“What do these stones mean to you?” Reflections on Joshua 4

The following is from a remembrance service I did at a facility some years ago. At the end of the service we passed out stones to the families and staff in attendance. I hope you enjoy it.

…Joshua said to them: “Cross over before the ark of the LORD your God into the midst of the Jordan, and each one of you take up a stone on his shoulder, according to the number of the tribes of the children of Israel, that this may be a sign among you when your children ask in time to come, saying, ‘What do these stones mean to you?’ Then you shall answer them that the waters of the Jordan were cut off before the ark of the covenant of the LORD; when it crossed over the Jordan, the waters of the Jordan were cut off. And these stones shall be for a memorial to the children of Israel forever.” Continue reading

Self care is part of your work

As important as self care is for Chaplains and other caregivers, it’s probably one of the most neglected parts of our job. And self care is part of our job, because if we don’t care for ourselves we will be unable to do our job.

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Cancer from both sides: Joanie Baldwin Branch

I wanted to feature a post and blog from a friend of mine who is dealing in her own way with terminal cancer. I worked with her in hospice, she as a nurse and I as a chaplain. After she was diagnosed with her own cancer I encouraged her to write about it. This post I thought would be a great introduction. You can catch up with her at joanbaldwinbranch.blogspot.com.

More Cancer Lessons:
I have so many thoughts running through my mind with the underlying theme being; I must start writing all of this down. So, here I go not knowing what will come out of my head or where to start this.
Since I have cancer, I think a lot of the things one thinks of if they know their time here on earth is limited. It was then that I discovered what a blessing this time is. If you know you don’t have all that much time, you tend to, at least mentally, write a ‘to do’ list. On that list are things like funeral arrangements, writing letters to my children, thinking about what songs you want played at the service, etc. The introspection is phenomenal. I am getting to know me at last. Just knowing me has been something that I have often pondered doing. Now it becomes a reality. I find so many things funny. I laugh long and often. Poking fun at yourself & this disease is so freeing. It has been influential with having my family members stop denying that I am going to die. They are learning to accept this diagnosis. There is no ‘elephant in the room’. We make jokes about my baldness and my chemo brain although my grandson, Ryan, says that I was forgetful before I ever had cancer & chemo!

Standing in the hallway

once again I haven’t written in a while. once again due to feeling incredibly busy.

We had a speaker at our hospice a few days ago who talked about how social workers and chaplains tend to be seen as mildly irrelevant in hospice care. Many chaplains, for example, routinely carry caseloads of over 100 as well as on call duties. I know one chaplain who has over 100 patients and a church. That to me is insane.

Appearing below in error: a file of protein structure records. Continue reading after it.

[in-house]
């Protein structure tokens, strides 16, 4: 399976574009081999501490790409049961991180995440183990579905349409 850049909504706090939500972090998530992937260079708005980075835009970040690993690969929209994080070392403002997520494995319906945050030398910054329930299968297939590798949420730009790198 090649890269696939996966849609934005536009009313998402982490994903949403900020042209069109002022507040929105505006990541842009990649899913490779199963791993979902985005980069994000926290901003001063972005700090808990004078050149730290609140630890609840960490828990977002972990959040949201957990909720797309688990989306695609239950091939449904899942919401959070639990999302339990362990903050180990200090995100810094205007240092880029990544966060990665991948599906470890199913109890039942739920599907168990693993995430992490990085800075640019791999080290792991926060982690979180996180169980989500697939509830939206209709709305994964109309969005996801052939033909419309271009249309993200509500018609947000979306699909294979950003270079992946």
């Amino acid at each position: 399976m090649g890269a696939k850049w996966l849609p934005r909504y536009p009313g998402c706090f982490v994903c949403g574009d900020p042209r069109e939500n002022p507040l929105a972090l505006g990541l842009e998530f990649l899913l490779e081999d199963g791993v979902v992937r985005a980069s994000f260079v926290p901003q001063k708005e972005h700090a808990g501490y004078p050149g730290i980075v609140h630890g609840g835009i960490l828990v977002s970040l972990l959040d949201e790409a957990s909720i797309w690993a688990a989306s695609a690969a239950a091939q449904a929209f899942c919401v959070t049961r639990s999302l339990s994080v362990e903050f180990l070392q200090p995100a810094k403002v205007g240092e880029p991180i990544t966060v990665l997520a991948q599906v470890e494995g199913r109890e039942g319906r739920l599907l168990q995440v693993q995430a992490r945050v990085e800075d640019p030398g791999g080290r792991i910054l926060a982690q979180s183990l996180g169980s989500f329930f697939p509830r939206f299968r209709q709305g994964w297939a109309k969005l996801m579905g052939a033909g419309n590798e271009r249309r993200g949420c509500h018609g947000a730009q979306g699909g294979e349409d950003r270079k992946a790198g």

Given the fact that I have about 80 patients, and only about 60 of those I see regularly, I should feel like I’m on a luxury cruise. However that’s hardly the case. Admissions happen on an almost daily basis, and these require quick attention even though the impulse is to put them off until absolutely necessary. A quick phone call to the family or patient can usually tell you how much of a problem there may be, so that can help to prioritize things.

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Calling, Pt. II

At times it seems like the biggest question in life, taking a line from Kenny Rogers, is knowing when to hold ’em and knowing when to fold ’em.

I was driving today and turned on to one of our local Christian broadcasts, where the minister was extoling the virtues of perseverance.  He used the story of the calling of Matthias to the Twelve after Judas’ death as an example of sticking around and waiting for the fruit of your labor to be ripe for the picking.  He extended this to show how Christians need to keep going through rough times, to never give up, to endure at all costs.  “God rewards those who endure”, I think he said.

I can see this applying in some situations, but there are other examples where I think it leads to harm.  On the very same station later in the day I heard people (mostly wives) calling in to get advice on how to deal with unendurable situations.  I never heard the counselors say “just keep going and you’ll make it” once.  Granted, they never said “call it quits” either, but the call to change was apparent and clear.  Patient endurance does not always win and is not always good.

Christ does call us to endure through difficulty and hardship.  Indeed as followers we are expected to have hardship because of Christ, and we are frequently exhorted not to fall away because of that hardship.  Endurance does count for a lot, but it isn’t everything.  I think too often we can be short-sighted in our view, thinking that God called me to a certain path and that only by persevering and enduring on that path are we being faithful to God.  Changing course is not an option, for that can be seen as weakness.

However I think God’s paths are often much more open than we think.  For example, I may honestly and prayerfully believe that God has called me to be a missionary to India.  Say that in that process of preparing to go to India I run in to a million different problems: lack of financial support, inability to get a visa, health problems, lost tickets, lost paperwork…let your imagination run wild.  I can take all these things as obstacles that must be overcome on my path to becoming a missionary to India.  But what if there is another message in these obstacles?

Maybe I am not ready yet.  Maybe I’m not called to India.  Maybe I’m wrong.  If I am wrong, the worst thing I can do is push on to some goal that is simply my own invention.

However if I take the tack of “God called me to be a missionary”, then there is much more freedom in that calling.  You can be called to India, or China, or Minneapolis, or the homeless shelter.  And I think that this is more often how God presents our paths.  The narrower your perception of what you think God wants you to do, the less freedom you have to deviate from that, and the more fear you have of deviating from it as well.  You also stand more chance of persisting merely to persist, not because you feel that God is still in it.  If you widen your call and become flexible in it, God’s ability to use you also increases.